Ancient Mysteries That Still Baffle Scientists Today

Paracas Candelabra

Called the ‘Candelabra of the Andes’, the Paracas Candelabra is a 600-feet tall prehistoric geoglyph found in Peru on the face of the Paracas Peninsula. Etched up to two feet into the hard-packed sand, the strange design resembles a candelabra, but archaeologists don’t believe that it is a depiction of one.

Instead, they believe the three-pronged design may be a nod to the trident held by Viracocha, the Incan creator god. Or, as others believe, it could signify the hallucinogenic Jimson weed, which was used in religious rituals. Researchers have been able to date the shards of pottery and other artifacts found near the geoglyph to around 200 BCE so they believe the geoglyph is also about that old.
  • The Tragic Story Of How Smallpox Claimed Its Last Victim

    Smallpox was thought to have been eradicated across the whole world, yet in 1978 the last known case of smallpox was reported, and it led to the death of 40-year-old photographer Janet Parker. So how in the world did this disease turn up in Britain’s second-biggest city? Janet Parker was...

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  • The Creator Of The Sims Lost His Own House To Fire

    There is a certain panic when all your The Sims characters start to run around like ducks, scared of the impending doom of fire. Some players can react and call the fire brigade, or grab an extinguisher - yet others just panic along with their virtual gamer counterparts and well that means losing everything you...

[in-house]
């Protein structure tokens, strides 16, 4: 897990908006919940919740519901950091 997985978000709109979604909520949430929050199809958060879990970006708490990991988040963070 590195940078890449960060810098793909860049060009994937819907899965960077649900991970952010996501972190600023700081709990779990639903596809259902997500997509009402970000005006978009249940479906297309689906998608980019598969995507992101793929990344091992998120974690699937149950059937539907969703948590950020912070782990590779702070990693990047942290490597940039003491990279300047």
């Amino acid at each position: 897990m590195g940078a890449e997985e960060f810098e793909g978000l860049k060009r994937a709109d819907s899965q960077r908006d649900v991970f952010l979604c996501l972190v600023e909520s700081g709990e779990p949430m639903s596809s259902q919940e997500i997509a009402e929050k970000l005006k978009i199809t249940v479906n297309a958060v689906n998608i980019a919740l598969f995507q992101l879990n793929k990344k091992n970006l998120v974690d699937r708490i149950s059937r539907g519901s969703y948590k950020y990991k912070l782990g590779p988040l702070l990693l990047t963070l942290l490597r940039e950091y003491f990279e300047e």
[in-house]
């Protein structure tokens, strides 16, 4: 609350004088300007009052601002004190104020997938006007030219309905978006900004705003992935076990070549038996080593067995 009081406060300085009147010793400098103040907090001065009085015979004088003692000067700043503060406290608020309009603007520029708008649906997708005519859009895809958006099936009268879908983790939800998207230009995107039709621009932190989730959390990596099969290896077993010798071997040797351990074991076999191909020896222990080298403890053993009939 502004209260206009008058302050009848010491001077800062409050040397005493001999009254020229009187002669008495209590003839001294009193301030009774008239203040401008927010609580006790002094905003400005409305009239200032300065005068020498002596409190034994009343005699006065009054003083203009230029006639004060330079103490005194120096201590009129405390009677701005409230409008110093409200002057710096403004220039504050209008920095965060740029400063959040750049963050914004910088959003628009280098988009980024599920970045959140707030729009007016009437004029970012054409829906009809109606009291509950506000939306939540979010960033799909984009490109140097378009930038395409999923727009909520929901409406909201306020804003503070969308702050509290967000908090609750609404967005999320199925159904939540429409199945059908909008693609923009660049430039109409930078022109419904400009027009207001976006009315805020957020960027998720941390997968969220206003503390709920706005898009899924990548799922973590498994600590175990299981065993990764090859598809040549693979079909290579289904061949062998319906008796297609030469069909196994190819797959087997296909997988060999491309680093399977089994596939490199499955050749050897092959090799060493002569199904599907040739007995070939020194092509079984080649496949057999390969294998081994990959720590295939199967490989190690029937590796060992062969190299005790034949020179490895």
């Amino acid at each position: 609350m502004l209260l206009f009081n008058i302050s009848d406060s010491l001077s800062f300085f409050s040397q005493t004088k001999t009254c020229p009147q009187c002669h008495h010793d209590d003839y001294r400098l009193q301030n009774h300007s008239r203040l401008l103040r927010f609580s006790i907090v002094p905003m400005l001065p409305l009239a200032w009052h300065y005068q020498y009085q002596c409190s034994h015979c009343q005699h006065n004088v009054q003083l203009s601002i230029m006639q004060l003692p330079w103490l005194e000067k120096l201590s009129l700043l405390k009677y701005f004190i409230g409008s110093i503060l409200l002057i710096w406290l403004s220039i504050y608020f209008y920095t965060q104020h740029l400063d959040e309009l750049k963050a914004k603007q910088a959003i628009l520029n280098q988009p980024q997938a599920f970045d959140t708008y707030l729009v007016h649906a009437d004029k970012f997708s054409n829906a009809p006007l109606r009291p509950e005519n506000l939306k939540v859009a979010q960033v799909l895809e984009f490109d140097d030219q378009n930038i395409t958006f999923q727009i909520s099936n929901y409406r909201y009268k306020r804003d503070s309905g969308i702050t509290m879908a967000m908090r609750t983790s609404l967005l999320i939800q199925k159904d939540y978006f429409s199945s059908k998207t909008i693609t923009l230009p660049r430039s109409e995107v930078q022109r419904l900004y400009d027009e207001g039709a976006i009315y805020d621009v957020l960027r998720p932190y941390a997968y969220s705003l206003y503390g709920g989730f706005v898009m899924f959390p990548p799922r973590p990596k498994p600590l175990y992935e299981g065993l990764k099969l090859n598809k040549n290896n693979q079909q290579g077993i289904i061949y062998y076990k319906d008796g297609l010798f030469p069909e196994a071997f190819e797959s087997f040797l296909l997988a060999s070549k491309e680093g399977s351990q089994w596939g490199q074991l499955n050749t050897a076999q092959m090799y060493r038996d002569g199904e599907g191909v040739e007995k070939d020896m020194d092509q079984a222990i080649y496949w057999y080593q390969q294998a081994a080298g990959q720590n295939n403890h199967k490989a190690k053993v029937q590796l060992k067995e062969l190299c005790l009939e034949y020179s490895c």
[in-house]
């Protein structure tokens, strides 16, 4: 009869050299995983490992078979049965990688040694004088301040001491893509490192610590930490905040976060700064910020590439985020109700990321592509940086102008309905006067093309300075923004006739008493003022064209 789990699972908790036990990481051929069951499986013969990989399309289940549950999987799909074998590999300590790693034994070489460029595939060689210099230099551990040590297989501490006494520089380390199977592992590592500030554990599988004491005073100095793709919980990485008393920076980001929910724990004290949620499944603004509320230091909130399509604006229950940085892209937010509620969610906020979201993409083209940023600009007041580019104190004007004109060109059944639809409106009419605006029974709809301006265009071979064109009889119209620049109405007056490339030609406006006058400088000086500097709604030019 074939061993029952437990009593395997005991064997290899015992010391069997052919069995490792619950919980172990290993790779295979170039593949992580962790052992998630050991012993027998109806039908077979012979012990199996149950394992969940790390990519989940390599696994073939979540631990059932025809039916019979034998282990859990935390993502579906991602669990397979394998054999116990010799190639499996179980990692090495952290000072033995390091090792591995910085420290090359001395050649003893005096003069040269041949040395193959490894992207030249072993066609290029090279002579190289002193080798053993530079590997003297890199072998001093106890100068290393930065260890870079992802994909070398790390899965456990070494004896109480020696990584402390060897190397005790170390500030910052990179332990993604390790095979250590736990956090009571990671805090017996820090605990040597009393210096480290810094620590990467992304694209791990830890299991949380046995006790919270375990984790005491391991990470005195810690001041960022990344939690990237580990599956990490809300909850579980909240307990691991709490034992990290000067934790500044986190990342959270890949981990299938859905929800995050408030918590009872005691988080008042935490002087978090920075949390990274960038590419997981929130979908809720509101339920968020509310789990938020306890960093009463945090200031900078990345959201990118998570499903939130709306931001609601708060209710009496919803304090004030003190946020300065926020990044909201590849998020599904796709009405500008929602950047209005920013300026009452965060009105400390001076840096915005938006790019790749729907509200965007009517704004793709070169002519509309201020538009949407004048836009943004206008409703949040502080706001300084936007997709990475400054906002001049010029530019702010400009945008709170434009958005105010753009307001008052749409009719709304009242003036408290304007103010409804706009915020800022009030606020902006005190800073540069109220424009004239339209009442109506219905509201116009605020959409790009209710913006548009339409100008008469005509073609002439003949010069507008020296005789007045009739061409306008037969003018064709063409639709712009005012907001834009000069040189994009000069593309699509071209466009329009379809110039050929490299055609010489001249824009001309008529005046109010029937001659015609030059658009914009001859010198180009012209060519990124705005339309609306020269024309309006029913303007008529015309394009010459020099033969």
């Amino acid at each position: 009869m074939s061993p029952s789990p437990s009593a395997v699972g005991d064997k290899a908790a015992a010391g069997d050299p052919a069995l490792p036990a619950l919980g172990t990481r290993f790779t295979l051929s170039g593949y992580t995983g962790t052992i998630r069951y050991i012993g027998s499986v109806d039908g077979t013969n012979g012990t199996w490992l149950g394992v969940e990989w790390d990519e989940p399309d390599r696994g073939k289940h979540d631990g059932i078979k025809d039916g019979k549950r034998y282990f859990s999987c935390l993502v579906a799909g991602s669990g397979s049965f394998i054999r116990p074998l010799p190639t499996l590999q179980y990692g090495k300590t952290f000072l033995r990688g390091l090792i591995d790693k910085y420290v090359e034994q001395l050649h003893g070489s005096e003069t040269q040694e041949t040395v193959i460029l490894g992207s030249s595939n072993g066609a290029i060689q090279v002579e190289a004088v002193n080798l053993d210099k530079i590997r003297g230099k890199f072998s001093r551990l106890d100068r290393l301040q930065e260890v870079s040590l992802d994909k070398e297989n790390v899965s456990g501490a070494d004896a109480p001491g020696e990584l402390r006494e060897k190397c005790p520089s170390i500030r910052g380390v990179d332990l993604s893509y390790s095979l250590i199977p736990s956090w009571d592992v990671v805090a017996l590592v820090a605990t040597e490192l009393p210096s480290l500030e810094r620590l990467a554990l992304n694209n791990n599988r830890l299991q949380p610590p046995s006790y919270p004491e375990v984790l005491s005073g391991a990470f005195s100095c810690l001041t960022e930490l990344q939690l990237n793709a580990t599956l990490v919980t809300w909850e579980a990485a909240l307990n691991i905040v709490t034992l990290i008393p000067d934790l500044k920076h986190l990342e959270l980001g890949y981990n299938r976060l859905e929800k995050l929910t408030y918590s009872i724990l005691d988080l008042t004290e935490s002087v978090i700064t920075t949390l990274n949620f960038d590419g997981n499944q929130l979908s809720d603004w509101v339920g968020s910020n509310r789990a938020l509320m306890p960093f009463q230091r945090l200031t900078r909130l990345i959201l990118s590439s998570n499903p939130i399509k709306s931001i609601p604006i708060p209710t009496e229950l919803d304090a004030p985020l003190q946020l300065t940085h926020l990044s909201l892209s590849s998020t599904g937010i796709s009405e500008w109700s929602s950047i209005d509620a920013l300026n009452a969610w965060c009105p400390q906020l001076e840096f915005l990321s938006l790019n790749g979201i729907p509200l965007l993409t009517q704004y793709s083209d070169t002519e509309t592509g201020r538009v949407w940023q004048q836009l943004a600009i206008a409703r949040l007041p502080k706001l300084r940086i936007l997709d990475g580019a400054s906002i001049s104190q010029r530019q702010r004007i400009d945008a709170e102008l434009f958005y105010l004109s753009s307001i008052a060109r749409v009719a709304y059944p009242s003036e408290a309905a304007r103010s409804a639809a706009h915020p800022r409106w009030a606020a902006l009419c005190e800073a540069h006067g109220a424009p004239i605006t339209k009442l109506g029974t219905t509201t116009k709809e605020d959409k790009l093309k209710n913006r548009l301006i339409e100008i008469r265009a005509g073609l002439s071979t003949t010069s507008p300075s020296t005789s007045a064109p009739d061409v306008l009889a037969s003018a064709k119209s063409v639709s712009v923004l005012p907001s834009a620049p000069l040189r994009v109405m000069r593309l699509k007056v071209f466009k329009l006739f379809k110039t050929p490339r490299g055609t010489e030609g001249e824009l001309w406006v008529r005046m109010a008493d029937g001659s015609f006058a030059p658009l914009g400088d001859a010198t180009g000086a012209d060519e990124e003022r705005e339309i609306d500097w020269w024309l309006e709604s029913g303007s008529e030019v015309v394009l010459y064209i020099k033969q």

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  • The Scientist Who Used A Nuclear Bomb To Light A Cigarette

    Forgot your lighter? Then you would probably ask your colleagues or someone you saw smoking on the street, well that was too easy for the American scientist Ted Taylor who in 1952 decided a better option would be to light his cigarette with a nuclear bomb. That's right, a nuclear explosion was used to light...

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  • The Secret Atlantic U-Boat Attacks Of World War II

    On January 13, 1942, German U-boats began their campaign on the Eastern Seaboard of North America, targeting merchant ships and oil tankers. And for the next seven months, they dominated the waters off the East Coast. German U-boat captains loved to be assigned to this region as it was an easy place to rack up...

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  • Humans Are Not The Only Species That Likes To Get Drunk

    Veterinary doctors around Northern Australia are used to the giant influx of parrots found on the streets being brought in for check-ups periodically throughout the year. They have dubbed it the drunken parrot season. A period of the year when the Red-collared lorikeets decide to get completely intoxicated and tipsy off natural brews. [caption id="attachment_9734"...

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